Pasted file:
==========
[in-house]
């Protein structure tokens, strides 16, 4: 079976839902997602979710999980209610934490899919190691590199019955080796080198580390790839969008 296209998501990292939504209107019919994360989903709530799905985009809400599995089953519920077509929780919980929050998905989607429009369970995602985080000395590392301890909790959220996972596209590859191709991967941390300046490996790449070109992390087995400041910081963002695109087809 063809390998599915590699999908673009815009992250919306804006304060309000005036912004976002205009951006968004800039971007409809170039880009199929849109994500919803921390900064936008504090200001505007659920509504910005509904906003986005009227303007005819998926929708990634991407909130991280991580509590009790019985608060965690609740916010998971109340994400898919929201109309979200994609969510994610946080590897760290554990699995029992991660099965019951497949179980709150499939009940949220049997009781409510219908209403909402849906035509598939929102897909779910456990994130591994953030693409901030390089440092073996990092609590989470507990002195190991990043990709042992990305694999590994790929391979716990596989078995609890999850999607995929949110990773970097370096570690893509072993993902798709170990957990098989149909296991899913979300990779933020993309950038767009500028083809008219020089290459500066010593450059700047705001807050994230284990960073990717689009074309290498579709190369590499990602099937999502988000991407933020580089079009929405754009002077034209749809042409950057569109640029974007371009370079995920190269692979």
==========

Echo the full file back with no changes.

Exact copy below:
[in-house]
């Protein structure tokens, strides 16, 4: 079976839902997602979710999980209610934490899919190691590199019955080796080198580390790839969008 296209998501990292939504209107019919994360989903709530799905985009809400599995089953519920077509929780919980929050998905989607429009369970995602985080000395590392301890909790959220996972596209590859191709991967941390300046490996790449070109992390087995400041910081963002695109087809 063809390998599915590699999908673009815009992250919306804006304060309000005036912004976002205009951006968004800039971007409809170039880009199929849109994500919803921390900064936008504090200001505007659920509504910005509904906003986005009227303007005819998926929708990634991407909130991280991580509590009790019985608060965690609740916010998971109340994400898919929201109309979200994609969510994610946080590897760290554990699995029992991660099965019951497949179980709150499939009940949220049997009781409510219908209403909402849906035509598939929102897909779910456990994130591994953030693409901030390089440092073996990092609590989470507990002195190991990043990709042992990305694999590994790929391979716990596989078995609890999850999607995929949110990773970097370096570690893509072993993902798709170990957990098989149909296991899913979300990779933020993309950038767009500028083809008219020089290459500066010593450059700047705001807050994230284990960073990717689009074309290498579709190369590499990602099937999502988000991407933020580089079009929405754009002077034209749809042409950057569109640029974007371009370079995920190269692979």